After a buffet dinner and a drink, we settled in for a 45 minute wait until the concert started.  Chester, who has had recurring problems with kidney stones for the last couple years, decided to spend this week in agony as one made its way through her body and sat planning her escape route in case the thing decided to pass right in the middle of “Come On, Get Happy.”  She quickly realized that our seats were heavenly for an obsessive fan but not conducive to making an exit without being noticed by the main attraction.  She finally said, “To hell with it.  If I need to rush for the bathroom I’m gonna crawl under the tables.”

The show finally began, 10 minutes late, and Mr. Cassidy emerged from the curtain and was literally no more than three feet away from me the entire evening.  Chester had made countless jokes about being able to see signs of his plastic surgery and Botox with seats that close, but later admitted that she didn’t think he had had work done.  She also made some crack about him looking like a well preserved little old man, but I choose to ignore that.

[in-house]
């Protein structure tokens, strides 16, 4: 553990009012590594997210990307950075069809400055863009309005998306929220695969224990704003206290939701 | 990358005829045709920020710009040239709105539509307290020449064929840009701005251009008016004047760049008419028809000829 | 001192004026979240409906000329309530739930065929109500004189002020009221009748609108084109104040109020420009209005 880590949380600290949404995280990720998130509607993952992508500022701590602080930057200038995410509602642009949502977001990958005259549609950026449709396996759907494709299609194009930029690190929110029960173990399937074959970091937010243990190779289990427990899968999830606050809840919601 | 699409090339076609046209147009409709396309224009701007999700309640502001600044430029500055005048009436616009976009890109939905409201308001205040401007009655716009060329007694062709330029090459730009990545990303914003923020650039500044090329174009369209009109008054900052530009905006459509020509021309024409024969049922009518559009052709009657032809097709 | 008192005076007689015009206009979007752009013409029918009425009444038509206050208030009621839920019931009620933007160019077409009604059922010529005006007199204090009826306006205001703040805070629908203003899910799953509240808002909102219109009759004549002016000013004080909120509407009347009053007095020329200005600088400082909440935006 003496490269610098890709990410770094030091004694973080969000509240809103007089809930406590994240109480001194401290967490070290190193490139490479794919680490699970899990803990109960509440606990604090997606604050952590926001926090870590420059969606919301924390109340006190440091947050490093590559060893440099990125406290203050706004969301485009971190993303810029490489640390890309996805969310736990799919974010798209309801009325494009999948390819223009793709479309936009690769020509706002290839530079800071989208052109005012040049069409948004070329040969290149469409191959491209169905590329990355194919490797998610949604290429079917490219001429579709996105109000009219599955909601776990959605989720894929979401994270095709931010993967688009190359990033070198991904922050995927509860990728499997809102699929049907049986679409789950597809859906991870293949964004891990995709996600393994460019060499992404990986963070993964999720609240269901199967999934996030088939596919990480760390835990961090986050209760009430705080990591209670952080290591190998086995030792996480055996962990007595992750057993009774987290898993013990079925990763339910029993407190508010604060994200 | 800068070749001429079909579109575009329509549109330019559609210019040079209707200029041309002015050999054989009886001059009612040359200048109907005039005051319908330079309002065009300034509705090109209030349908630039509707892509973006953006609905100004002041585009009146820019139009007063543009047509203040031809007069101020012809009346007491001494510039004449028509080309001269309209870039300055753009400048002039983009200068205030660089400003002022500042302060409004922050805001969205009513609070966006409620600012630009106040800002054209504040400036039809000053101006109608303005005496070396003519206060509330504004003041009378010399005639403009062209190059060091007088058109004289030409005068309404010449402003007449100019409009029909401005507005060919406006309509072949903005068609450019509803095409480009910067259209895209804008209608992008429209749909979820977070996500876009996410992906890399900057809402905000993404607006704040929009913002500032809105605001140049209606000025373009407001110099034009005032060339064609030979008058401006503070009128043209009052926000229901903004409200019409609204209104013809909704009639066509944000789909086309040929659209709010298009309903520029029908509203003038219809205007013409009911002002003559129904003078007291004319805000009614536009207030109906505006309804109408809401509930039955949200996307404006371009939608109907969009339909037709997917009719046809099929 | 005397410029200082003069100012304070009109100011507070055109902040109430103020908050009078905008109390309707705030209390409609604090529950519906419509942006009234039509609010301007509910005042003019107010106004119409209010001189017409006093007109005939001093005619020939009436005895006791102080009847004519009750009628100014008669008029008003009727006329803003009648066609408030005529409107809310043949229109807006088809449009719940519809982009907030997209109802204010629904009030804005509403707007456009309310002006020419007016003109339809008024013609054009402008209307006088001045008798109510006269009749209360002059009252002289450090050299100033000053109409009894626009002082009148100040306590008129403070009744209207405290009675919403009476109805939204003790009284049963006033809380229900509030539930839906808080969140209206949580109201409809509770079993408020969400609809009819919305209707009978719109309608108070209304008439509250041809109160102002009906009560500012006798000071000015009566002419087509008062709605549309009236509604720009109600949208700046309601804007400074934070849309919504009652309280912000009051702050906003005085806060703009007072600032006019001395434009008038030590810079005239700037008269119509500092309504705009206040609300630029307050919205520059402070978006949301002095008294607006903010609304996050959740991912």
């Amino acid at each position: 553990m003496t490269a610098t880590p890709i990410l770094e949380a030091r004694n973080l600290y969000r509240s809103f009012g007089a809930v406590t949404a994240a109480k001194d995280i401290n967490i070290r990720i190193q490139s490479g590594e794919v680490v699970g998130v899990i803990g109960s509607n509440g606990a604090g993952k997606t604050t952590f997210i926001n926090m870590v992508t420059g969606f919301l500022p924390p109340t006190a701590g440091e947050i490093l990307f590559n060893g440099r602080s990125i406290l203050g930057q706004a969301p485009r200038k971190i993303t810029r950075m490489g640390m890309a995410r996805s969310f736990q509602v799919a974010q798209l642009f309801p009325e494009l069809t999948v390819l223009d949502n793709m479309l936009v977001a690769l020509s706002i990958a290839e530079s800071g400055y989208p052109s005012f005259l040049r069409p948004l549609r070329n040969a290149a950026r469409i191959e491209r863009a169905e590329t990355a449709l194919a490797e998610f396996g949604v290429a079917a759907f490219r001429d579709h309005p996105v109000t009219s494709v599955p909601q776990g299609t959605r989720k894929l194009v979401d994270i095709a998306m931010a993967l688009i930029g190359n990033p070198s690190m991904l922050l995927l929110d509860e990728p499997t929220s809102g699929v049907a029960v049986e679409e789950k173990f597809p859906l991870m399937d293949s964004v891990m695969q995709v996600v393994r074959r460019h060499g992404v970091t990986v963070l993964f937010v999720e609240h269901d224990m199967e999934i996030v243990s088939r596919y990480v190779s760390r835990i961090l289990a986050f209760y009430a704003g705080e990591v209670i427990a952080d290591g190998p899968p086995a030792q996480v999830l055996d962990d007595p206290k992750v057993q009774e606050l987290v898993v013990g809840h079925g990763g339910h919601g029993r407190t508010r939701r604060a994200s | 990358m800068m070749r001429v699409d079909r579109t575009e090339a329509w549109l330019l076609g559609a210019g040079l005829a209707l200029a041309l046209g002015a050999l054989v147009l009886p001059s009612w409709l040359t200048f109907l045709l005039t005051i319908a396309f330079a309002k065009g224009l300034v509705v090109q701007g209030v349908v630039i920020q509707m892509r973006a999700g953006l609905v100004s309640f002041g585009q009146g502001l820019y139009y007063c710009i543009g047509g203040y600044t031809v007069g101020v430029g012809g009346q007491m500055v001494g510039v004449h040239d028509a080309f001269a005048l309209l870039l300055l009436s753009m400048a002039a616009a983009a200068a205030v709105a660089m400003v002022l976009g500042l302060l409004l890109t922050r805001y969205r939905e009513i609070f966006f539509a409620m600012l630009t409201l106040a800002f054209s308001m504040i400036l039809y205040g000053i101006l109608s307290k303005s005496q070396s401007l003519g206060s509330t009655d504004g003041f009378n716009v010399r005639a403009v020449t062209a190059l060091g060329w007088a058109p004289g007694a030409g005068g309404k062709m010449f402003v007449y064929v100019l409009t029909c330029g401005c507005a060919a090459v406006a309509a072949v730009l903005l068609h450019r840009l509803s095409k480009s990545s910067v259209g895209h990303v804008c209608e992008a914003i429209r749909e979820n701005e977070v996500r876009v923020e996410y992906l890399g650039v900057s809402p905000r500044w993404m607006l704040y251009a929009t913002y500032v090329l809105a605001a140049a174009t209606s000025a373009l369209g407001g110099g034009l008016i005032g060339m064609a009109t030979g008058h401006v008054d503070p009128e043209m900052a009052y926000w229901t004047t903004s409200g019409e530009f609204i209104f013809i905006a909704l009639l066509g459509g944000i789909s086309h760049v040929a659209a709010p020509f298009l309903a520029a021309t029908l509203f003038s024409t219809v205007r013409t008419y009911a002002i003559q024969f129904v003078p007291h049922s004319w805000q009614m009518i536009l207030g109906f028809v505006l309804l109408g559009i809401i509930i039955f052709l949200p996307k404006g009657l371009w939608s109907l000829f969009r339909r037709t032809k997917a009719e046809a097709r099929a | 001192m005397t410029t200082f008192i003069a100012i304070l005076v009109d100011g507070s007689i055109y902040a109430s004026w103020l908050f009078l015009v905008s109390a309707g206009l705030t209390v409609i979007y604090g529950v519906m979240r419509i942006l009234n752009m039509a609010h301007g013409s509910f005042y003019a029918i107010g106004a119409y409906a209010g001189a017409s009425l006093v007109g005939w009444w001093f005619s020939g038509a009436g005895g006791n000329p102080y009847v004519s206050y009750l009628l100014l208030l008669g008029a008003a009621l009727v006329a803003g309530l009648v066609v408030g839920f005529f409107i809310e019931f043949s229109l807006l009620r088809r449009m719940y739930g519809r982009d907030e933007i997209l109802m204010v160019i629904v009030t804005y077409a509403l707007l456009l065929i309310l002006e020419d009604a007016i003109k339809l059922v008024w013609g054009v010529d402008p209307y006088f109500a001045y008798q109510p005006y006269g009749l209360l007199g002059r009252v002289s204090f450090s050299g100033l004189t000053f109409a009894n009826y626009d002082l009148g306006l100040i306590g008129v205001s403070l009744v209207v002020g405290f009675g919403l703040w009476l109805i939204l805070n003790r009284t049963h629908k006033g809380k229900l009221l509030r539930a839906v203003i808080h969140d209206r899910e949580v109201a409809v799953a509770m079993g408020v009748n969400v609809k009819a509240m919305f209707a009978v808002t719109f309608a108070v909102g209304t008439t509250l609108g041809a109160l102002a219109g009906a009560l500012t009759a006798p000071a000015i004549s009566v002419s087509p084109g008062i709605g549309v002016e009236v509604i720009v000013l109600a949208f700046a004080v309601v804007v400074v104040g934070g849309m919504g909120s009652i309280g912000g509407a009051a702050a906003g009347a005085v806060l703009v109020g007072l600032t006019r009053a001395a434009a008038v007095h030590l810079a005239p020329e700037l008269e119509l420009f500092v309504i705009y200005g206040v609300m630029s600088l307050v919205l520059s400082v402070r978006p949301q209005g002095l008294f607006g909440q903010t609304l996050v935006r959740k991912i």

As soon as David hit the microphone center stage, Crazy, seated at the center stage table, started wailing his name and standing to take pictures, much to the annoyance of the people behind her.  An announcement had been made just prior to the show that the fire marshal insisted people stay in their seats and no standing or rushing the stage was allowed.  Crazy must have been busy pushing an octogenarian out of the way to get a rum and Coke at the bar and missed the message.  During the first song Crazy alternated between loudly singing along and standing with her camera shouting his name.  When the song ended she started screaming, “David!  David!  I woke up in love this morning.”  He smiled and said, “You woke up in love this morning?  Me too.”  She let out a scream and then hollered, “It’s my birthday!  It’s my birthday!”  He gave her a crooked smile and said, “It’s your birthday?  Really?  Funny, that’s what a thousand other people in this room said.”  He then made some crack about her showing her “birthday suit” while grabbing his guitar from in front of the drum kit.  Crazy jumped to her feet yelling, “OK!  OK!” and pretending (I hope) that she was about to pull her Beatles t-shirt over her head.  Cassidy caught a glimpse and said, “No!  No!  I was joking.  Please, I was joking.”